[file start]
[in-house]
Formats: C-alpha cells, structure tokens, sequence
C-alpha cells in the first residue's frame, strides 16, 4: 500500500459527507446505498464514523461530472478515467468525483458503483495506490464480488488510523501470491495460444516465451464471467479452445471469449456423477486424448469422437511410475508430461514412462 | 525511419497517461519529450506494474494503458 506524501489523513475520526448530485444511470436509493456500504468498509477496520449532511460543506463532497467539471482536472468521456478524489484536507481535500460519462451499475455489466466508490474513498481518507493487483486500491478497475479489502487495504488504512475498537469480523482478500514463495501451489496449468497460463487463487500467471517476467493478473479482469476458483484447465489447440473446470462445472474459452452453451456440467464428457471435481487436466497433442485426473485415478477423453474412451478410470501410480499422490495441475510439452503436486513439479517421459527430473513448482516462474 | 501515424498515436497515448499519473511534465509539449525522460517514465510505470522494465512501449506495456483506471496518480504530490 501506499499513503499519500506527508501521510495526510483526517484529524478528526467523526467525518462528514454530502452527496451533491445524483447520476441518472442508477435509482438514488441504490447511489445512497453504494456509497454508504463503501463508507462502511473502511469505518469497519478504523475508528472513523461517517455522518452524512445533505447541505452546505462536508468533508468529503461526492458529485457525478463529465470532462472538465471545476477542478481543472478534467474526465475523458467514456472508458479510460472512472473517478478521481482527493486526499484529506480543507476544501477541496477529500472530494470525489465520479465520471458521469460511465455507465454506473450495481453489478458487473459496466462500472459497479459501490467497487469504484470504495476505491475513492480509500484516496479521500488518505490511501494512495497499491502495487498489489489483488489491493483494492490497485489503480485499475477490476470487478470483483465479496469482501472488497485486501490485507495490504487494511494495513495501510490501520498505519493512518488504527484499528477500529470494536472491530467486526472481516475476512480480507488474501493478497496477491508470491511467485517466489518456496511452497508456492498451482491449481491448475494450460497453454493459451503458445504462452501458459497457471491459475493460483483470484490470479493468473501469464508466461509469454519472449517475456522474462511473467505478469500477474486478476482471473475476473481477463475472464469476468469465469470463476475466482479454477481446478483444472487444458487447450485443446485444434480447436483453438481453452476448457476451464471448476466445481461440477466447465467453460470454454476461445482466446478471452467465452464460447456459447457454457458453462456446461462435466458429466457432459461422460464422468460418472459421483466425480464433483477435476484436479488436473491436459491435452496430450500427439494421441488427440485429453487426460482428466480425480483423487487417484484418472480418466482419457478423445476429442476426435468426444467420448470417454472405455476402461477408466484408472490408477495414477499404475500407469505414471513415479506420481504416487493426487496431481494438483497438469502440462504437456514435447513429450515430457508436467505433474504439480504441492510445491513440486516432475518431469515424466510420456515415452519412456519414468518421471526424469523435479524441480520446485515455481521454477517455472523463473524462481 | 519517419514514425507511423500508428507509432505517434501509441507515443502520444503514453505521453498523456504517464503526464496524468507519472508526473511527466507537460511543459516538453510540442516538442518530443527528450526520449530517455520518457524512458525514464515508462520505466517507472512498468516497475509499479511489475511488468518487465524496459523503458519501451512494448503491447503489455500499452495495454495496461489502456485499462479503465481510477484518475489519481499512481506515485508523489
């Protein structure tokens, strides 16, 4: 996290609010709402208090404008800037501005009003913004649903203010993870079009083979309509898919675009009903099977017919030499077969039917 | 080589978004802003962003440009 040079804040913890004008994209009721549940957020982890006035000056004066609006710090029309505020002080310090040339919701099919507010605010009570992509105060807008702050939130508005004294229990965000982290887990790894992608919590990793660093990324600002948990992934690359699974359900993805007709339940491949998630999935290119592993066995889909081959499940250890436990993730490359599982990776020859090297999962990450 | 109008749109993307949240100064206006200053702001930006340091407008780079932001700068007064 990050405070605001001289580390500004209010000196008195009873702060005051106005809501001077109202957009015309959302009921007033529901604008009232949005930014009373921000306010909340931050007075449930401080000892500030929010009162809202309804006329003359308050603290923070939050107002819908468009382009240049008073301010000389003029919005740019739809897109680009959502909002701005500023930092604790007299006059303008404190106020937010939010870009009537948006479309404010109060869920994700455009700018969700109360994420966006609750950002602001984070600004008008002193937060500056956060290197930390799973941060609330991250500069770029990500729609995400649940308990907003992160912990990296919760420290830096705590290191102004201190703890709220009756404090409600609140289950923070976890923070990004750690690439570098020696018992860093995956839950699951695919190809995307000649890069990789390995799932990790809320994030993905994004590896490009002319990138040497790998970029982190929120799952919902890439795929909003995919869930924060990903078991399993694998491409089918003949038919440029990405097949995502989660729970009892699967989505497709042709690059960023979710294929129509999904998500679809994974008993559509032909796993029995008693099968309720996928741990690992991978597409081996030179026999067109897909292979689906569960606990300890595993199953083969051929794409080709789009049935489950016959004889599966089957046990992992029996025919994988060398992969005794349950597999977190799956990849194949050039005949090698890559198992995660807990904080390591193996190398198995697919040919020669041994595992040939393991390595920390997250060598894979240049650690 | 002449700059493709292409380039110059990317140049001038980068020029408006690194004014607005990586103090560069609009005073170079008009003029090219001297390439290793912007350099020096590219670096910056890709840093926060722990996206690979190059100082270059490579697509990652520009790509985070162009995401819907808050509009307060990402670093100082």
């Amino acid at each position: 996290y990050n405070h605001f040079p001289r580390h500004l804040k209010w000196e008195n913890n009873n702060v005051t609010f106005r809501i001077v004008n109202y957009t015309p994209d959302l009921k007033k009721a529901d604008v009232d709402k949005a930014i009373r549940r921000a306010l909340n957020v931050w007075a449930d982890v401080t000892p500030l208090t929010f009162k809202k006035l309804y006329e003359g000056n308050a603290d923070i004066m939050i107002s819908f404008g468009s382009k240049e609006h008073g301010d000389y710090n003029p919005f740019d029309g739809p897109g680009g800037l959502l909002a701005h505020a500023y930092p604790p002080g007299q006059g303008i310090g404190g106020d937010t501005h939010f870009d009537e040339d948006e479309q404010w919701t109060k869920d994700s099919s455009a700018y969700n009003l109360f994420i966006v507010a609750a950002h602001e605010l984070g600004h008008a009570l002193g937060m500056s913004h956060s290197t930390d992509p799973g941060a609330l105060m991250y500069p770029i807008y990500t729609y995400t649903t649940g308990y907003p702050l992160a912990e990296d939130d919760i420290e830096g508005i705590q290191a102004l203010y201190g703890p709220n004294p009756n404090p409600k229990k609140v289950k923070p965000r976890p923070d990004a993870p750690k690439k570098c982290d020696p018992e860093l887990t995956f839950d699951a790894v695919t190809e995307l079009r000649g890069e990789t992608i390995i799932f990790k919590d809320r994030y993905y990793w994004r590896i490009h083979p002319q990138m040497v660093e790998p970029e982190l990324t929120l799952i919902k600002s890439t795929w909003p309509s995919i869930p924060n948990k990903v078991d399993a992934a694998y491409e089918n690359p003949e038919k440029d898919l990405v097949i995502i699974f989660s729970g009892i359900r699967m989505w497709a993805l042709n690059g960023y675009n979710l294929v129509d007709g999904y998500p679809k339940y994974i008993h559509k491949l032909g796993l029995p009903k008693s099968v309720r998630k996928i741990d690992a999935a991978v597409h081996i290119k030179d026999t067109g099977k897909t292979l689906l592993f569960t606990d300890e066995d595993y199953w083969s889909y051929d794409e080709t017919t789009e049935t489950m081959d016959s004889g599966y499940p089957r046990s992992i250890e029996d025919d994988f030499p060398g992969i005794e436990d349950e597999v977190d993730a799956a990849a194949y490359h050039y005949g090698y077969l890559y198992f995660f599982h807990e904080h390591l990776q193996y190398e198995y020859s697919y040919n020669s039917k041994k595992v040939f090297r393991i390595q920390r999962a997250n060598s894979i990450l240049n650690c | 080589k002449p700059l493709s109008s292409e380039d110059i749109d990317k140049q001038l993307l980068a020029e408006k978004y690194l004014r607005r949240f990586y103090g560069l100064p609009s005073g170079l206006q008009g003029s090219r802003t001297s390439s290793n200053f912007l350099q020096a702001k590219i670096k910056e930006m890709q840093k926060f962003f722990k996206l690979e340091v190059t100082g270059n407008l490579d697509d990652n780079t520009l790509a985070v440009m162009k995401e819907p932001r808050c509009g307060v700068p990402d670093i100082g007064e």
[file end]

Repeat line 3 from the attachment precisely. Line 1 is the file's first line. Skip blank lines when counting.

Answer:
C-alpha cells in the first residue's frame, strides 16, 4: 500500500459527507446505498464514523461530472478515467468525483458503483495506490464480488488510523501470491495460444516465451464471467479452445471469449456423477486424448469422437511410475508430461514412462 | 525511419497517461519529450506494474494503458 506524501489523513475520526448530485444511470436509493456500504468498509477496520449532511460543506463532497467539471482536472468521456478524489484536507481535500460519462451499475455489466466508490474513498481518507493487483486500491478497475479489502487495504488504512475498537469480523482478500514463495501451489496449468497460463487463487500467471517476467493478473479482469476458483484447465489447440473446470462445472474459452452453451456440467464428457471435481487436466497433442485426473485415478477423453474412451478410470501410480499422490495441475510439452503436486513439479517421459527430473513448482516462474 | 501515424498515436497515448499519473511534465509539449525522460517514465510505470522494465512501449506495456483506471496518480504530490 501506499499513503499519500506527508501521510495526510483526517484529524478528526467523526467525518462528514454530502452527496451533491445524483447520476441518472442508477435509482438514488441504490447511489445512497453504494456509497454508504463503501463508507462502511473502511469505518469497519478504523475508528472513523461517517455522518452524512445533505447541505452546505462536508468533508468529503461526492458529485457525478463529465470532462472538465471545476477542478481543472478534467474526465475523458467514456472508458479510460472512472473517478478521481482527493486526499484529506480543507476544501477541496477529500472530494470525489465520479465520471458521469460511465455507465454506473450495481453489478458487473459496466462500472459497479459501490467497487469504484470504495476505491475513492480509500484516496479521500488518505490511501494512495497499491502495487498489489489483488489491493483494492490497485489503480485499475477490476470487478470483483465479496469482501472488497485486501490485507495490504487494511494495513495501510490501520498505519493512518488504527484499528477500529470494536472491530467486526472481516475476512480480507488474501493478497496477491508470491511467485517466489518456496511452497508456492498451482491449481491448475494450460497453454493459451503458445504462452501458459497457471491459475493460483483470484490470479493468473501469464508466461509469454519472449517475456522474462511473467505478469500477474486478476482471473475476473481477463475472464469476468469465469470463476475466482479454477481446478483444472487444458487447450485443446485444434480447436483453438481453452476448457476451464471448476466445481461440477466447465467453460470454454476461445482466446478471452467465452464460447456459447457454457458453462456446461462435466458429466457432459461422460464422468460418472459421483466425480464433483477435476484436479488436473491436459491435452496430450500427439494421441488427440485429453487426460482428466480425480483423487487417484484418472480418466482419457478423445476429442476426435468426444467420448470417454472405455476402461477408466484408472490408477495414477499404475500407469505414471513415479506420481504416487493426487496431481494438483497438469502440462504437456514435447513429450515430457508436467505433474504439480504441492510445491513440486516432475518431469515424466510420456515415452519412456519414468518421471526424469523435479524441480520446485515455481521454477517455472523463473524462481 | 519517419514514425507511423500508428507509432505517434501509441507515443502520444503514453505521453498523456504517464503526464496524468507519472508526473511527466507537460511543459516538453510540442516538442518530443527528450526520449530517455520518457524512458525514464515508462520505466517507472512498468516497475509499479511489475511488468518487465524496459523503458519501451512494448503491447503489455500499452495495454495496461489502456485499462479503465481510477484518475489519481499512481506515485508523489